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LOST SIR MASSINGBERD.
OUT OF MIND, OUT OF SIGHT.
NOTWITHSTANDING the baronet's polite invitation, and although Mr. Long did not return, as expected, upon the ensuing morning, I felt no inclination to exchange my solitude for the society of Mr. Gilmore at bowls. I was, indeed, rather curious to see the bowling-green, which I had heard from my tutor was one of the very finest in England, fenced in by wondrous walls of yew ; but, to arrive there, it was necessary to pass close to the Hall, and, consequently, to run great risk of meeting Sir Massing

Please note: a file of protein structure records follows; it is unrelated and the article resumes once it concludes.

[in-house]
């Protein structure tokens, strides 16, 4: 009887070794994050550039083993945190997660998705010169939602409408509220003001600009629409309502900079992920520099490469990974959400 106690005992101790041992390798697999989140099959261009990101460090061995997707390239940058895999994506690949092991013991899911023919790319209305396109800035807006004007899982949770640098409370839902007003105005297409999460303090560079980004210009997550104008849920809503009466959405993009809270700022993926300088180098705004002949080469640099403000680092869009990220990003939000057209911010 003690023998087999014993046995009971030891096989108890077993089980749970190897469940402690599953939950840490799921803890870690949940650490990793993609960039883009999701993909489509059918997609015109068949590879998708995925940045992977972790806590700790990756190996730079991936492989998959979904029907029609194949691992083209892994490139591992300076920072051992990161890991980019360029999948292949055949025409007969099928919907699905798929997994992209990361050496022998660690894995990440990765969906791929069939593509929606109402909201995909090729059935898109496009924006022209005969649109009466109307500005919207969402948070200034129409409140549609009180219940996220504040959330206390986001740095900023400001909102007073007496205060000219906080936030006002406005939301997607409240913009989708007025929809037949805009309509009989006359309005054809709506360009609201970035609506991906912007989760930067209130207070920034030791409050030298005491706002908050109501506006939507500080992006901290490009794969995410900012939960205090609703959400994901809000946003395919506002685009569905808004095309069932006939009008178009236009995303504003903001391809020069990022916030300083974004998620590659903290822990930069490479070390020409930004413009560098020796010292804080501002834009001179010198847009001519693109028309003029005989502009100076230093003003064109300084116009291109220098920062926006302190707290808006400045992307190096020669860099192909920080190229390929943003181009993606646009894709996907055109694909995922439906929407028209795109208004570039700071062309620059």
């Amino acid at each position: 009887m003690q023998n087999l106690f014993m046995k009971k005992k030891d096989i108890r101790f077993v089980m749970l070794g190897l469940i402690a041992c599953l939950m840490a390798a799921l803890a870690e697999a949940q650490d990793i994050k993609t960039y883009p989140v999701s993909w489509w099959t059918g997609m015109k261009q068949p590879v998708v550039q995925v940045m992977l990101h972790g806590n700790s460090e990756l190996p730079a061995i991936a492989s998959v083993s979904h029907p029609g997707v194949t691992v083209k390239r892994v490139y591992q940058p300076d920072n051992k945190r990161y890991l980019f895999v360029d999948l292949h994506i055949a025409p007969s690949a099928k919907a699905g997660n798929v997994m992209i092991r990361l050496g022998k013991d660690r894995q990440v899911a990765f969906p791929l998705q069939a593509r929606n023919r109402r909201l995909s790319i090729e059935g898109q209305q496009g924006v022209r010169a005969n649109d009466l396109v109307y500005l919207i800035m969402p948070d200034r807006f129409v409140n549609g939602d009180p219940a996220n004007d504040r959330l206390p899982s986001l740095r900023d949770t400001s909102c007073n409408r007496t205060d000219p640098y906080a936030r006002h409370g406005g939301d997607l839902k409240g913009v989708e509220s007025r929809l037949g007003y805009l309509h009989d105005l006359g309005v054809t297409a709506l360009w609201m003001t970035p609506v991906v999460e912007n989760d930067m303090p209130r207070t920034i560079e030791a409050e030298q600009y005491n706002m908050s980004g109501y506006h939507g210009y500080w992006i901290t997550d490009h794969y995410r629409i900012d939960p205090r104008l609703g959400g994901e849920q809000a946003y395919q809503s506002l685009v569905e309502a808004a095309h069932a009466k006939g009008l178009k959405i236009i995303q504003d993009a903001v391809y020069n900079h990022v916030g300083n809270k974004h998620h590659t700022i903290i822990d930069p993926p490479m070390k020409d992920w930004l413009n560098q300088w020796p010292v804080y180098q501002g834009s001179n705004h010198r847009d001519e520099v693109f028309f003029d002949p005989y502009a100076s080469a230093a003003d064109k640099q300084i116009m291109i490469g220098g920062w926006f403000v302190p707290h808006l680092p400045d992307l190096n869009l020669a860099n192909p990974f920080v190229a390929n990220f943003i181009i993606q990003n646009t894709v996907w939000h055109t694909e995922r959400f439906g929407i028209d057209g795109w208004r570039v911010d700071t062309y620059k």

berd, my repugnance to whom had returned with tenfold strength since the preceding day. My reason, it is true, could suggest no possible harm from my having enclosed his letter to Marmaduke, but still an indefinable dread of what I had done oppressed me. I could not imagine in what manner I could have been outwitted ; but a certain malignant exultation in Sir Massingberd's face when he was taking his leave, haunted my memory, and rendered hateful the idea of meeting it again. Moreover, the companionship of Gilmore, the butler, was not attractive. He bore a very bad character with the villagers, among whom he was said to emulate in a humble manner the vices of his lord and master; he had been his companion and confidential servant for a great number of years, and it was not to be wondered at, even supposing that he commenced that servitude as an